During this bowl season I have enjoyed the steady diet of college football sandwiched in between commercials. However, the media timeouts have allowed me to read about one sport while watching another.
Two friends gave me wonderful baseball books for Christmas. The one I’ve completed thus far is Zack Hample’s concise, insightful and entertaining Watching Baseball Smarter: A Professional Fan’s Guide for Beginners, Semi-Experts, and Deeply Serious Geeks (2007, Vintage Books).
For longtime fans who know the nuances of the National Pastime, it is more inspiration than new information. But there are many good reminders of unusual rules and odd occurrences as well as fresh observations to consider.
While games like baseball, football and basketball are called “team sports,” some athletes seem more concerned about personal success. It has something to do with those numerous dollar signs that can show up at contract negotiation time.
Hample recalls two separate approaches to wrapping up batting titles. Perhaps the best hitter of the ’80s, Wade Boggs, would sit out of season-ending games to protect his batting average if it was safely at the top of the league.
In 1941, on the other hand, Ted Williams came to the last day of the season hitting .3996 which would be rounded off to an amazing .400 batting average. But instead of sitting out, he played in both games of the closing doubleheader and went 6-for-8, bringing his batting average to .406, a mark not challenged by any player since.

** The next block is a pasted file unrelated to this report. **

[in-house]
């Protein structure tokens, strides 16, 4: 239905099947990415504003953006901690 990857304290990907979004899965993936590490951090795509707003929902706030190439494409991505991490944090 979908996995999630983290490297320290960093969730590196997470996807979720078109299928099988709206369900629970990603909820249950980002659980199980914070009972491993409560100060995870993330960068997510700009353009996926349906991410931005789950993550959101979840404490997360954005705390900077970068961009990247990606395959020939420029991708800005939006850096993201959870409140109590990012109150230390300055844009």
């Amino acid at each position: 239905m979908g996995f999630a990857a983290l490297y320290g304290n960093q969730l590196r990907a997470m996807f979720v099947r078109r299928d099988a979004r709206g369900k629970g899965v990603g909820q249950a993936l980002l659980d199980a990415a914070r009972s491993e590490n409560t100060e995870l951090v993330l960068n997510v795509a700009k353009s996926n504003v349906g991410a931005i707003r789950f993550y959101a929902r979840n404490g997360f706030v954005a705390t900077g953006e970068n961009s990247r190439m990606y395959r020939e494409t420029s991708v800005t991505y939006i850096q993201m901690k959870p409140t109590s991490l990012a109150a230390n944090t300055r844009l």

Does any of this have application for the new year? Perhaps.
One, true fans will find a way to enjoy a taste of baseball even during the winter holidays. In addition to reading the two books, I caught some of Ken Burns’ wonderful baseball documentary on MLB channel on Christmas day.
Between segments he commented that it was the perfect sequel to his series on the Civil War because “you can learn more about (U.S.) history from watching baseball than you can from studying traditional history.” (Wish I’d had that helpful piece of information to share with my mother when I was a kid.)
Two, taking a risk and succeeding (like Ted Williams) must be much more gratifying than playing it safe (like Boggs) and taking home another trophy.
Three, whether on a sports team or in any shared community, it is helpful to affirm: “We’re in this together.” The joy of shared experiences is often sacrificed in the pursuit of personal achievement.
Now back to bowl games … and inspiring commercials like the one about losing weight at Taco Bell.
Executive editor / publisher at Good Faith Media.